- Storm Ophelia has claimed the lives of three people so far
- A man and a woman were killed in two separate incidents when trees fell on cars
- Another man died in a chainsaw accident while trying to remove a fallen tree
- Red alert issued for Republic of Ireland
- Amber warnings issued for Northern Ireland and parts of Scotland, England and Wales
- 230,000 homes left without power
- Schools set to remain closed across Ireland and Northern Ireland tomorrow after shutting today
- Schools in Wales also sent pupils home as a ‘precautionary measure’
The death count of Storm Ophelia - one of the most serious storms to hit the British Isles in decades - has risen to three as the Republic of Ireland is thrashed by destructive winds and heavy downpours.
Two men and a woman were killed in three separate incidents across the country, Gardaí police said.
While one man died this afternoon when a tree fell onto a car in Ravensdale, a woman in her 50s was killed in a similar incident when driving close to the village of Aglish in Waterford at around 11.40am.
Another man a man in his 30s died in a chainsaw accident in County Tipperary while trying to remove a tree downed by the high winds, officers confirmed.
The fatalities came as the Met Office warned that the conditions represent a “danger to life” in Ireland, with winds reaching up to 191km/hour at Fastnet Rock near County Cork earlier today.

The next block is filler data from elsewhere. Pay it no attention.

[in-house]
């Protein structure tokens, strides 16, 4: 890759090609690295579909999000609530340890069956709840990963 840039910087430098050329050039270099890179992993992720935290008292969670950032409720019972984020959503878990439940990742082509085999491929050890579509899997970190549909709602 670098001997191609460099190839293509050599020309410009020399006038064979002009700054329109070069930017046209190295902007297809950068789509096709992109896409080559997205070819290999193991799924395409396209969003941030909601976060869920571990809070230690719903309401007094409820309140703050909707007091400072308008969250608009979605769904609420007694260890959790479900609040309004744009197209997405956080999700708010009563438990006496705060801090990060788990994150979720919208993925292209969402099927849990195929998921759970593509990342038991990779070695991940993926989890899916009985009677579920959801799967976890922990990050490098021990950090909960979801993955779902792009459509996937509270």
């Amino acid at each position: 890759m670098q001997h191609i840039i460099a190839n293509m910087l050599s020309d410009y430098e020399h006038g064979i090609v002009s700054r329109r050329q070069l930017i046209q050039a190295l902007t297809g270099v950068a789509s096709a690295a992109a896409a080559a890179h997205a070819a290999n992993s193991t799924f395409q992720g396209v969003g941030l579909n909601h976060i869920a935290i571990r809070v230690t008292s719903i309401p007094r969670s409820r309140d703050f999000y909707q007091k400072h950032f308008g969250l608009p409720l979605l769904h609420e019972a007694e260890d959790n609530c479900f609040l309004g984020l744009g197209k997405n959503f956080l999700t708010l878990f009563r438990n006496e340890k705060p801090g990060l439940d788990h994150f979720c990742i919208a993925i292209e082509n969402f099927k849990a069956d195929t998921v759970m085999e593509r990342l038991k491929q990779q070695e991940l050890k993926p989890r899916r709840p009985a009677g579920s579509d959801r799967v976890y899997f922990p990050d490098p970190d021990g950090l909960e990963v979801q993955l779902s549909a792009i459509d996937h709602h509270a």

While coastal defences were completely breached in some areas, armed forces were dispatched to bolster other flood defences.
Police urged people to remain indoors for their own safety, as did Irish PM Leo Varadkar, who described the situation as a “national emergency”.
The tree-ripping winds in the country have been so powerful, roofs have been ripped off.
Cork’s Turners Cross Stadium roof collapsed and the ceiling of a community school gym was filmed flying through the air.
Around 360,000 people across Ireland have been left without power, with ESB Networks warning that it could be up to 10 days before some customers have electricity again.
A further 18,000 people in Northern Ireland and thousands of homes in Wales have also been hit by power cuts, with amber weather warnings in place in the two countries and parts of Scotland until 11pm.
As the storm moved towards Wales and Scotland, police warned locals not to head to the coast to take selfies, urging them to think of “those who would be called to rescue you”.
Schools in the Republic of Ireland and Northern Ireland were closed today and will remain closed again tomorrow “in the interests of child safety”.
Some schools in Wales also decided to send children home due to the adverse weather conditions.
The storm has also caused wide-spread travel disruption across the UK.
Cork Airport told passengers that there will be no more departures today and urged customers to check with airlines regarding what flights, if any, will return to airport tonight.
Belfast International Airport said the storm was having an impact, with both Ryanair and easyJet cancelling flights. The airport is expecting more cancellations. Anyone due to travel has been advised to contact their airline.
Meanwhile, a number of flights to UK airports were diverted after “smoke smells” were reported on board in incidents thought to be linked to the storm.
Four EasyJet flights flying in the west of the UK today reported the scent of smoke in the cockpit, with a spokesperson for the carrier saying it was believed to be linked to “atmospheric circumstances due to storm Ophelia”.
“Two flights returned shortly after take-off and two flights requested an expedited landing as a precaution only,” they told the Press Association.
“The safety and welfare of our passengers and crew is easyJet’s highest priority. We would like to apologise for any inconvenience experienced by the diversions.”
Meanwhile in Wales, sea foam whipped up by intense storm winds made it appear as if it had been snowing in October.